Ntokozo Qwabe, the Rhodes Scholar who co-founded the ‘Rhodes Must Fall’ campaign has reportedly said that Oxford University: “actively shapes the configuration of the Eurocentric curriculum which we study, furthers colonial epistemic injustices and produces graduates with an unjustly skewed view of the world…” Should the gatekeepers of Oxford University not be ‘eurocentric’, should the colonial past be ignored, and should all institutions seek to not have a skewed view of the world? I think not. If I go to a Jazz Club, I would expect to hear Jazz-centric music, now I might complain about the type of Jazz but I would know that would fall on highly tuned ears; however if the whole evening descended into heavy metal or if every type of music were represented I might have a right to complain. That a curriculum formed in one of the bastions of european education is ‘euro-centric’ should not be a problem, what loss would occur to world culture if a curriculum in a Chinese institution was not ‘asian-centric’, an Islamic centre of learning was not interested in Averroes because studying him was too Islamic-centric (or not enough…) At times we are all ‘othered’ and, indeed, this is now, rightly, part of the story as peoples’ stories exist cheek by jowl but that doesn’t mean certain stories should no longer be told. Yes, we should look for new gatekeepers, yes they should open gates to new lists and collections but other gates don’t have to be slammed shut.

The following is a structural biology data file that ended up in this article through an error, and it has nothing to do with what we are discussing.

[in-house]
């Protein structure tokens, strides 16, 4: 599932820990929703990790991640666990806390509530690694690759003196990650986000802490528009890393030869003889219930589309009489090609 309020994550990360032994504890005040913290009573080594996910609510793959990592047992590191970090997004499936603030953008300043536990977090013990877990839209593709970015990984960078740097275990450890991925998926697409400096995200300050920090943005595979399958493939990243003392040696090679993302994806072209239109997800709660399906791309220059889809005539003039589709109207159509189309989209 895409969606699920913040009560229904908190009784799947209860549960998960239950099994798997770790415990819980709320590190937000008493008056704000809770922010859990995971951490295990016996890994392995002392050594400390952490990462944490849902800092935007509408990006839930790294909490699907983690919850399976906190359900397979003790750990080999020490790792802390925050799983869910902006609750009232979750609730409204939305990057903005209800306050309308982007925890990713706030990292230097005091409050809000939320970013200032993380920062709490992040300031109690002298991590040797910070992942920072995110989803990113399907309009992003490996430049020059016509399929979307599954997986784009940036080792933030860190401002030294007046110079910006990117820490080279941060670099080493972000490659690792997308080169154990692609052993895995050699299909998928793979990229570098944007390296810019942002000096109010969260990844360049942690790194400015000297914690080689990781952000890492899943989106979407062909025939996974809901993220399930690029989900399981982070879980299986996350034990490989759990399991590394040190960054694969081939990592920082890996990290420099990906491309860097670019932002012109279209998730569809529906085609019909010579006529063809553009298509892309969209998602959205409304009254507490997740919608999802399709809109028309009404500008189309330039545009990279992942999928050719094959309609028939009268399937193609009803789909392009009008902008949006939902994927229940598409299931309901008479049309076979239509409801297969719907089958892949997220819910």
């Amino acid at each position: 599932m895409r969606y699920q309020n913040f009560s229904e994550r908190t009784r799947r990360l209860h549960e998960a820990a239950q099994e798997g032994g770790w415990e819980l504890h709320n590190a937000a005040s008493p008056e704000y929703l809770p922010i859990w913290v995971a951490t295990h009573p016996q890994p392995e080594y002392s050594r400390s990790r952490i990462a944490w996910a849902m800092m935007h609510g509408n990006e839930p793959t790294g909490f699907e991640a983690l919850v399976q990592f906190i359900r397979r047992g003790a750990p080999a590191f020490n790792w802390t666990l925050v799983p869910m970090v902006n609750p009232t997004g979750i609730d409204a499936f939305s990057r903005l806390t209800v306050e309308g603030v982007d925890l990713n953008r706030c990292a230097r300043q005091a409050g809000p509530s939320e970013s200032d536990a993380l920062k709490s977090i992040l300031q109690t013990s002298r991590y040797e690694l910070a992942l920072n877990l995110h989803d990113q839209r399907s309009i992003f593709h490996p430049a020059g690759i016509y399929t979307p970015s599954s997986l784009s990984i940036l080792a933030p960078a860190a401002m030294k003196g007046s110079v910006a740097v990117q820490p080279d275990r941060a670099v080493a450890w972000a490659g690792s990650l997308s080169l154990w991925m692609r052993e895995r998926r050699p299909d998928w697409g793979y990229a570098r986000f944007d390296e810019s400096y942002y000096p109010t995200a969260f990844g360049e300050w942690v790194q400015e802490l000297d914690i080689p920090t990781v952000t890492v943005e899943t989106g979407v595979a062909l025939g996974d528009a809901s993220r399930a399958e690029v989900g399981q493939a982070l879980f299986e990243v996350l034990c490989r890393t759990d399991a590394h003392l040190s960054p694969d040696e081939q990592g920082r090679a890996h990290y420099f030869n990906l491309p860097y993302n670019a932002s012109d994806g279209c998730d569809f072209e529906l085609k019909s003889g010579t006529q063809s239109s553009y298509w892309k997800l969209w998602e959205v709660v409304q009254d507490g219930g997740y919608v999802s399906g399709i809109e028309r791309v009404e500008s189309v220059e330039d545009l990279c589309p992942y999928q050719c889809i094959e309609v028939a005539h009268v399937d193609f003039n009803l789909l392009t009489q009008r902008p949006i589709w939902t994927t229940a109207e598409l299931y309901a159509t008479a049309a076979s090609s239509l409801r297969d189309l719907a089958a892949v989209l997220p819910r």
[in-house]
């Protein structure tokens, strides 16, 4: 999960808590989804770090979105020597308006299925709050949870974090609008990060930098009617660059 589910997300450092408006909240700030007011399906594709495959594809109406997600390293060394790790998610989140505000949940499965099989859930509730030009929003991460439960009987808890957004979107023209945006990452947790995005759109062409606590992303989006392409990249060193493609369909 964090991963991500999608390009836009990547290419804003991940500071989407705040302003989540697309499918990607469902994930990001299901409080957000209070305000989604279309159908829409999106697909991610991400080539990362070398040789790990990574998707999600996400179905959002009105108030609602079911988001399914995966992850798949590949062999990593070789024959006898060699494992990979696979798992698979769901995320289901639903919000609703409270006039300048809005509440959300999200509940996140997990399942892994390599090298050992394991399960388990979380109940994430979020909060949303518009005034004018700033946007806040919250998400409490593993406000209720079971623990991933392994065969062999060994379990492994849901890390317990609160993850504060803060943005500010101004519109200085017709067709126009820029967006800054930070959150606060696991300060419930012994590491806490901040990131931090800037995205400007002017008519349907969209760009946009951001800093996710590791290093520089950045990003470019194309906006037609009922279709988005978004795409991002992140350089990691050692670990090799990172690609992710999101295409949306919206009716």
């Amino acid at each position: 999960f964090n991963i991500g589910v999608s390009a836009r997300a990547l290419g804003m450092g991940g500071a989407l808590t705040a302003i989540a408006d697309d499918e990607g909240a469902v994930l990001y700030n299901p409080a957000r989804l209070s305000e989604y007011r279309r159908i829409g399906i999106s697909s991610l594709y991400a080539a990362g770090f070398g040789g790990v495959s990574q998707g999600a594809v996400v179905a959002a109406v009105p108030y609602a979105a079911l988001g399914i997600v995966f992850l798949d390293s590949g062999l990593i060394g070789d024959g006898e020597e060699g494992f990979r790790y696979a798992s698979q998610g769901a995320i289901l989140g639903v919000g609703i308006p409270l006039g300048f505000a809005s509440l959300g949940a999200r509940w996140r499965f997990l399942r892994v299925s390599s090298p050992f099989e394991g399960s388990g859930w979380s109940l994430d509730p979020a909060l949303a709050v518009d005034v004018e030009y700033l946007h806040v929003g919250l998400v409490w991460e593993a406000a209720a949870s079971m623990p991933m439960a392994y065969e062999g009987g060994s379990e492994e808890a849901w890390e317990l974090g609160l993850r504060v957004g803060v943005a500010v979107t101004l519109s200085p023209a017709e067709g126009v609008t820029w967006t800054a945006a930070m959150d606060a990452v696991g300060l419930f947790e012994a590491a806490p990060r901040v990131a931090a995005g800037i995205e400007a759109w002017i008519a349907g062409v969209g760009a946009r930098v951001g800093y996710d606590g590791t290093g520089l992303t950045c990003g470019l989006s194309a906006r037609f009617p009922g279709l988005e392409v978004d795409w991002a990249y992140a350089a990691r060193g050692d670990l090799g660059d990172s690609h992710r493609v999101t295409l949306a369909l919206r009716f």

Western Civilisation is an ever changing story of associated works, that argue with, support and undermine each other. The stories ought to be told together, through various gatekeepers arguing with or arguing for, or bits of both, the western tradition. To dismiss the entire tradition as western centric and that therefore it should be dismantled would be a disaster. Yet change and challenge must also have its place, perspectives, dialectic and conversations that express opposition to the ‘tradition’ are an important part of the overall story, this must feature too. A local curriculum, and a curriculum of nation, and continent, as well as an idea of what might be ‘universal’ values of humanity all have a place – a search for home, belonging; as well as reaching out into the world and longing and the opposite views those that suggest all is not right must be presented together.